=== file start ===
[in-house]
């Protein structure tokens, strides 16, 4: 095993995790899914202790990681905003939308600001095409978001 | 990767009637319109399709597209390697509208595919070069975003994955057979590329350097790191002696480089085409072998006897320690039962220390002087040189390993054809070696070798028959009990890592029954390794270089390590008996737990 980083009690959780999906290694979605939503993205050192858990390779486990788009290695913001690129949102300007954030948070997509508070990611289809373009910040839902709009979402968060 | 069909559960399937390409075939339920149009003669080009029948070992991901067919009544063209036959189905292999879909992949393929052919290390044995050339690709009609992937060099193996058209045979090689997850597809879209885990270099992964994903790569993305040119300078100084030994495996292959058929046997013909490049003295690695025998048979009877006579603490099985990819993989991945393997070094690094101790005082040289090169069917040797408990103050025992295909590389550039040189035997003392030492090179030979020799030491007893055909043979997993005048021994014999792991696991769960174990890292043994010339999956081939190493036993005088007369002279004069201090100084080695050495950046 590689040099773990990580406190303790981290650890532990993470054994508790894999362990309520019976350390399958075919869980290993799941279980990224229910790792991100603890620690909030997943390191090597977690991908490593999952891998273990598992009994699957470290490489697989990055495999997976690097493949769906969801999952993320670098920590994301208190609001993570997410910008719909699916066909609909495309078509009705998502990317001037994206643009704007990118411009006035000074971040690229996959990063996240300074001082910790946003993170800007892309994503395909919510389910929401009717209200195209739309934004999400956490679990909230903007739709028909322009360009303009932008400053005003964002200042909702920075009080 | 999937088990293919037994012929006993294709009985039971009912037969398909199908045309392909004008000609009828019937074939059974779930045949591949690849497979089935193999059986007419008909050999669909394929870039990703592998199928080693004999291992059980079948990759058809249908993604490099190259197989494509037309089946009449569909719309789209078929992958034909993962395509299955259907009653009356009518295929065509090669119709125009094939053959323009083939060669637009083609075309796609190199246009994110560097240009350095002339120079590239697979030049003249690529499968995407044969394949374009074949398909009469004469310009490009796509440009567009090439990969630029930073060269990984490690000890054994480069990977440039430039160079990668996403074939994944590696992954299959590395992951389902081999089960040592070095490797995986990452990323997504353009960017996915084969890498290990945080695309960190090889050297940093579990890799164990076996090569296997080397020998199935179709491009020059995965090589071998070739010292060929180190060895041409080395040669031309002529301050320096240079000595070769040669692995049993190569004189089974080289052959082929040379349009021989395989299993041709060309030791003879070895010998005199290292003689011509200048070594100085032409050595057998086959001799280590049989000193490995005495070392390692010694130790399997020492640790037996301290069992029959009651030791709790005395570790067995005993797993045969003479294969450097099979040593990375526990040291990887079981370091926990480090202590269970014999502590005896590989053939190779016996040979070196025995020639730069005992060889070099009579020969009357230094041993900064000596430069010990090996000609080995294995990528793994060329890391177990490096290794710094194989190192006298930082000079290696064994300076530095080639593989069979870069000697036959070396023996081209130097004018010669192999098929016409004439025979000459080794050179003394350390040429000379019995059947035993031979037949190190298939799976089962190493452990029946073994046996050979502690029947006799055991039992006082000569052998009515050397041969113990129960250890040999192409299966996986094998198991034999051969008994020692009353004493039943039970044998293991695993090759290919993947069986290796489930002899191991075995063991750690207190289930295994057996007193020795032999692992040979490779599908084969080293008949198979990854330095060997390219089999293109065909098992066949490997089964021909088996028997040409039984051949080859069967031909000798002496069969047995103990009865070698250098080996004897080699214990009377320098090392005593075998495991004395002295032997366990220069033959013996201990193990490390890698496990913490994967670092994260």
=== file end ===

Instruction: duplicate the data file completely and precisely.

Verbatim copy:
[in-house]
């Protein structure tokens, strides 16, 4: 095993995790899914202790990681905003939308600001095409978001 | 990767009637319109399709597209390697509208595919070069975003994955057979590329350097790191002696480089085409072998006897320690039962220390002087040189390993054809070696070798028959009990890592029954390794270089390590008996737990 980083009690959780999906290694979605939503993205050192858990390779486990788009290695913001690129949102300007954030948070997509508070990611289809373009910040839902709009979402968060 | 069909559960399937390409075939339920149009003669080009029948070992991901067919009544063209036959189905292999879909992949393929052919290390044995050339690709009609992937060099193996058209045979090689997850597809879209885990270099992964994903790569993305040119300078100084030994495996292959058929046997013909490049003295690695025998048979009877006579603490099985990819993989991945393997070094690094101790005082040289090169069917040797408990103050025992295909590389550039040189035997003392030492090179030979020799030491007893055909043979997993005048021994014999792991696991769960174990890292043994010339999956081939190493036993005088007369002279004069201090100084080695050495950046 590689040099773990990580406190303790981290650890532990993470054994508790894999362990309520019976350390399958075919869980290993799941279980990224229910790792991100603890620690909030997943390191090597977690991908490593999952891998273990598992009994699957470290490489697989990055495999997976690097493949769906969801999952993320670098920590994301208190609001993570997410910008719909699916066909609909495309078509009705998502990317001037994206643009704007990118411009006035000074971040690229996959990063996240300074001082910790946003993170800007892309994503395909919510389910929401009717209200195209739309934004999400956490679990909230903007739709028909322009360009303009932008400053005003964002200042909702920075009080 | 999937088990293919037994012929006993294709009985039971009912037969398909199908045309392909004008000609009828019937074939059974779930045949591949690849497979089935193999059986007419008909050999669909394929870039990703592998199928080693004999291992059980079948990759058809249908993604490099190259197989494509037309089946009449569909719309789209078929992958034909993962395509299955259907009653009356009518295929065509090669119709125009094939053959323009083939060669637009083609075309796609190199246009994110560097240009350095002339120079590239697979030049003249690529499968995407044969394949374009074949398909009469004469310009490009796509440009567009090439990969630029930073060269990984490690000890054994480069990977440039430039160079990668996403074939994944590696992954299959590395992951389902081999089960040592070095490797995986990452990323997504353009960017996915084969890498290990945080695309960190090889050297940093579990890799164990076996090569296997080397020998199935179709491009020059995965090589071998070739010292060929180190060895041409080395040669031309002529301050320096240079000595070769040669692995049993190569004189089974080289052959082929040379349009021989395989299993041709060309030791003879070895010998005199290292003689011509200048070594100085032409050595057998086959001799280590049989000193490995005495070392390692010694130790399997020492640790037996301290069992029959009651030791709790005395570790067995005993797993045969003479294969450097099979040593990375526990040291990887079981370091926990480090202590269970014999502590005896590989053939190779016996040979070196025995020639730069005992060889070099009579020969009357230094041993900064000596430069010990090996000609080995294995990528793994060329890391177990490096290794710094194989190192006298930082000079290696064994300076530095080639593989069979870069000697036959070396023996081209130097004018010669192999098929016409004439025979000459080794050179003394350390040429000379019995059947035993031979037949190190298939799976089962190493452990029946073994046996050979502690029947006799055991039992006082000569052998009515050397041969113990129960250890040999192409299966996986094998198991034999051969008994020692009353004493039943039970044998293991695993090759290919993947069986290796489930002899191991075995063991750690207190289930295994057996007193020795032999692992040979490779599908084969080293008949198979990854330095060997390219089999293109065909098992066949490997089964021909088996028997040409039984051949080859069967031909000798002496069969047995103990009865070698250098080996004897080699214990009377320098090392005593075998495991004395002295032997366990220069033959013996201990193990490390890698496990913490994967670092994260």